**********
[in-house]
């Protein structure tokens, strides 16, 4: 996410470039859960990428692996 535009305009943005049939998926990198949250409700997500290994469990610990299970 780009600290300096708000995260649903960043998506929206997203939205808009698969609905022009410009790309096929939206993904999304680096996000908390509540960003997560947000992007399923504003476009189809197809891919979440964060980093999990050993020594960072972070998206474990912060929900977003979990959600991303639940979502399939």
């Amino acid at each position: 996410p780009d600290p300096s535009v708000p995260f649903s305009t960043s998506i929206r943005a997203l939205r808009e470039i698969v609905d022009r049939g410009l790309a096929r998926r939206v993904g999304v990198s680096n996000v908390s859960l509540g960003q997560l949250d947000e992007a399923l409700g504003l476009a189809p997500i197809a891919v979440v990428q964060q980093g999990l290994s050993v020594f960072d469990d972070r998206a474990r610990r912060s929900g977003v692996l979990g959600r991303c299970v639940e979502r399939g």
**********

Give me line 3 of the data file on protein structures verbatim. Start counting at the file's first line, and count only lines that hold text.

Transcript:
């Amino acid at each position: 996410p780009d600290p300096s535009v708000p995260f649903s305009t960043s998506i929206r943005a997203l939205r808009e470039i698969v609905d022009r049939g410009l790309a096929r998926r939206v993904g999304v990198s680096n996000v908390s859960l509540g960003q997560l949250d947000e992007a399923l409700g504003l476009a189809p997500i197809a891919v979440v990428q964060q980093g999990l290994s050993v020594f960072d469990d972070r998206a474990r610990r912060s929900g977003v692996l979990g959600r991303c299970v639940e979502r399939g």